So, you should not feel worried about erectile dysfunction, low libido, and other problems of insufficient testosterone production. However, keep in mind that if you were under low testosterone treatment before vasectomy, you still need testosterone replacement therapy after the procedure.

After dispelling one of the most common myths about vasectomies, we have a few others to address:

Myth #2. You won’t experience ejaculations

Ejaculation is a very complex process, and different organs intervene. The testicles are perhaps the most important in nature because they carry our sperm cells. Ejaculations without testicle secretions will not get anyone pregnant. That’s precisely what you’re looking for after a vasectomy.

But besides sperm cells, the ejaculatory fluid contains many other components. Different organs contribute to ejaculation. Among them, the prostate and the seminal vesicles are not cut and still produce their secretions. If they were functional and could ejaculate before vasectomy, you will preserve this function after the procedure. 

Actually, we would be impressed after measuring the volume of ejaculatory liquid that comes from the testis. If your ejaculatory volume is 5 mL, only 0.05 mL comes from your testicles. The rest comes from the prostate and the seminal vesicles. Sperm cells do not take a lot of space. What takes space in your semen is the nutritional substances and enzymes provided by other organs (3).

As you can see, you will barely notice a difference in your ejaculatory volume after a vasectomy.

Myth #3. You will have prostate cancer

Every myth has an origin, and it is interesting to know why people believe that vasectomy gives you prostate cancer. This is outdated medical data, and doctors once thought this was the case over 15 years ago.

It all started with a study suggesting a link between prostate cancer and vasectomy. However, this outdated medical fact was corrected years later, after completing more research.

To understand the reason for this change, we need to know a bit of how medical facts are discovered and then confirmed. We have different types of studies in the medical literature. Everything starts with observation, which is the first step. Then, the second step is trying to reproduce what we see in a controlled environment. Finally, the third step is repeating once and again to contrast data in different settings. It is only after reaching the third step that we make solid affirmations based on science.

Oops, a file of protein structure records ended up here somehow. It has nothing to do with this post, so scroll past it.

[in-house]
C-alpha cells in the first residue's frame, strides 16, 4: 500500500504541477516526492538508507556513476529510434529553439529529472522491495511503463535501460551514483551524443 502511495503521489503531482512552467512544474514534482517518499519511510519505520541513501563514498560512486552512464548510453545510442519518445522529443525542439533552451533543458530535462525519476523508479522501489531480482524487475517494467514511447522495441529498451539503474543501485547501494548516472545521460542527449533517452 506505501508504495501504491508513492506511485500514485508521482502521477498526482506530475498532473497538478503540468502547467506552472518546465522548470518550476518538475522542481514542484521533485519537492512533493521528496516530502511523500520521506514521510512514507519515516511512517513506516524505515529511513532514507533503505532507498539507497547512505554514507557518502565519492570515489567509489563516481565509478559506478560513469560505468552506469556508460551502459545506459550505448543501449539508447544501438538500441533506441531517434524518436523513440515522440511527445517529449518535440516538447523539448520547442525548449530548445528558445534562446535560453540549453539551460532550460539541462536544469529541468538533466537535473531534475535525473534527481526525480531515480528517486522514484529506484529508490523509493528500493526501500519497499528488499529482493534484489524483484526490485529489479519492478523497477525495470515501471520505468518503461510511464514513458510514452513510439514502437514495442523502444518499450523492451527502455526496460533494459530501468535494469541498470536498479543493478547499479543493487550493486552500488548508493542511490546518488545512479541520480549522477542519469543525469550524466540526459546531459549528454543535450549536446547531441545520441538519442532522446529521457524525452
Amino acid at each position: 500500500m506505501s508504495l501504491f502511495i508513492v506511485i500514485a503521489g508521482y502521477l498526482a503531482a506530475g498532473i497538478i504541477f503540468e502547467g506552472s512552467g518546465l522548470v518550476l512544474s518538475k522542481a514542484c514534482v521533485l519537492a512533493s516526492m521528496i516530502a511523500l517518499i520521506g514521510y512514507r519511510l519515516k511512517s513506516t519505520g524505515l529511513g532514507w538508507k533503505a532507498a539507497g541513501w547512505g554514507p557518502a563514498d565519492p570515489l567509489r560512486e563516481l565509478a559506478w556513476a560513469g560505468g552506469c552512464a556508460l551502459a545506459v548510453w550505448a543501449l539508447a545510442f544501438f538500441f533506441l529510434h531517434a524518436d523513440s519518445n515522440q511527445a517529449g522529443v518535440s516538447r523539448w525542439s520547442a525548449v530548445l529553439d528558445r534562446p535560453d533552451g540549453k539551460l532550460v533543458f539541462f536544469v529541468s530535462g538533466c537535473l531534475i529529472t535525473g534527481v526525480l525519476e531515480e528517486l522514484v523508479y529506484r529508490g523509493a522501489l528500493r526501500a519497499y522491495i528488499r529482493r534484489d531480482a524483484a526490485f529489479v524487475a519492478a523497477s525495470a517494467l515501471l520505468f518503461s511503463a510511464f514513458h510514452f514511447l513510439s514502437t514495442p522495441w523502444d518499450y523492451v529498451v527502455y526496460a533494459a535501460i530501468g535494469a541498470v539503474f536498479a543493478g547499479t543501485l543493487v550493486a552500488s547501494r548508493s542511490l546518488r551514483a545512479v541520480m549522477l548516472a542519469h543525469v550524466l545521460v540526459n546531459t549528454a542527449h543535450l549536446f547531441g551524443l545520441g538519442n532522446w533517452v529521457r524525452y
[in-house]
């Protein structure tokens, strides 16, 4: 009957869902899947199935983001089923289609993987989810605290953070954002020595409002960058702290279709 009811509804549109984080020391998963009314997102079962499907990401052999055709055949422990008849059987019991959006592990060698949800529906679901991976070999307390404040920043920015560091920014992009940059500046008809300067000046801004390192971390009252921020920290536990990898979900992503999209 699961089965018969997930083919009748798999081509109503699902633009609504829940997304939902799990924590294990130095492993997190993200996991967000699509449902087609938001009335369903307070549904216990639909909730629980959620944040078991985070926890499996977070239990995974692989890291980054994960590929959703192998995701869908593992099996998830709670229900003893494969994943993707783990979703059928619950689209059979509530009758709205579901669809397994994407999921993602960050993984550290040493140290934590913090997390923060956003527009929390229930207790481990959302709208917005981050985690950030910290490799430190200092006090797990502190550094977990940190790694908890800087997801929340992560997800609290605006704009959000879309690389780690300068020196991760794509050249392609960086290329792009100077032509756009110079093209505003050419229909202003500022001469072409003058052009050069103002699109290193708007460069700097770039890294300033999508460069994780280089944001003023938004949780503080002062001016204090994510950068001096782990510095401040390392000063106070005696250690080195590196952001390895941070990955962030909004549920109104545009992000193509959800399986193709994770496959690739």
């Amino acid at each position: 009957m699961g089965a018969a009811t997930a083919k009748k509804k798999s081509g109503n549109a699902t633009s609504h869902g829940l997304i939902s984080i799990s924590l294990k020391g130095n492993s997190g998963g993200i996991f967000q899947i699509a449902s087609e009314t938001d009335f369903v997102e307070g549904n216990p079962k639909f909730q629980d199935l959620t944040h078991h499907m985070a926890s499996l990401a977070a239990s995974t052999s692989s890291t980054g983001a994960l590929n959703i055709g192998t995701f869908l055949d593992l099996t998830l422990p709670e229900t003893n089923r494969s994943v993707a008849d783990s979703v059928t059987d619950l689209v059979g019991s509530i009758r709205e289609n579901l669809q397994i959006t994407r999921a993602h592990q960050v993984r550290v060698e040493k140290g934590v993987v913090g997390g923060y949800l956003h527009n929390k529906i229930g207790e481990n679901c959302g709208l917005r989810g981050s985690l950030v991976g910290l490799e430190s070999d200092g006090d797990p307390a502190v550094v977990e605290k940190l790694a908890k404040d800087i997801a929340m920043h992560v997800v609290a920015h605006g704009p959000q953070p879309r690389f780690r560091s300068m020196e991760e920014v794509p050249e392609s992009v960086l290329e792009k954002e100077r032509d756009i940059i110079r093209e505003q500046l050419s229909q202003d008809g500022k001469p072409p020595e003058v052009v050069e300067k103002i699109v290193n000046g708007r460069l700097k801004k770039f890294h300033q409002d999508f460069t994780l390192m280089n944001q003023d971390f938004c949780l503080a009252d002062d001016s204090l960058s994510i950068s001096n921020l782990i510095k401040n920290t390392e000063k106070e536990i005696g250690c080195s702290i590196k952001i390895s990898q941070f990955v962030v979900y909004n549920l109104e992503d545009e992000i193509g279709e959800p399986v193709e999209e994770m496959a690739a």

The initial medical data were no more than observations in specific populations. Researchers simply gathered people who went through vasectomy and evaluated what happened after a while. Some of them developed prostate cancer, but it could be a high-risk population. Maybe the researchers didn’t have a reliable methodology. That’s why reproducing the initial findings is so essential, and the hypothesis that vasectomy procedures increase the risk of prostate cancer didn’t reach the second step in the investigation process. It was postulated but never confirmed.

Moreover, if you look at it closely, it won’t have any sense because the production of semen does not interfere with prostate cancer. Anatomically, the vas deferens and the prostate are very far away from each other. Physiologically, they only join forces for sperm production, which has nothing to do with cancer (4).

If you still have doubts and a tendency to believe this myth, check this out. The reason why patients who undergone vasectomy had more cases of prostate cancer is very easy to explain. They were in closer contact with their urologist and the medical community. They were screened for prostate cancer more frequently than regular patients. They had a tendency to report urinary symptoms more regularly and were often diagnosed with this condition.

So, you don’t have a higher prostate cancer risk. You just have closer contact with the urologist, and prostate cancer screening is more likely (4).

Myth #4. You won’t produce new sperm cells 

As noted in the explanation of myth #2, sperm cell production is located in the testicles. More specifically, in specialized cells called Sertoli cells. These cells will continue working after a vasectomy.

Cutting the vas deferens does not cut blood flow or affect these cells in any way. So, your testicles will continue producing sperm cells.

The only difference is that these sperm cells will not go through your urethra and definitely won’t be expelled in ejaculation after vasectomy.

Just think about men who practice abstinence or do not have sex in a few weeks. What happens with sperm cells in the testicles? Do they build up waiting for the next ejaculation? Not really, because they only last around five days before being replaced by new sperm cells. They just die, are absorbed by the body, and get replaced.

The same happens after you get a vasectomy. Your Sertoli cells continue producing sperm cells, but they won’t go anywhere. They stay in the testicles and get reabsorbed after dying. 

Myth #5. Tubal ligation is easier than vasectomy

Doesn’t it sound like an excuse to avoid a surgical procedure? You don’t really need to give it much of a thought to dispel this myth. Your testicles are in the scrotum, which is literally hanging outside of your body. Woman’s tubes are found deep inside the pelvis.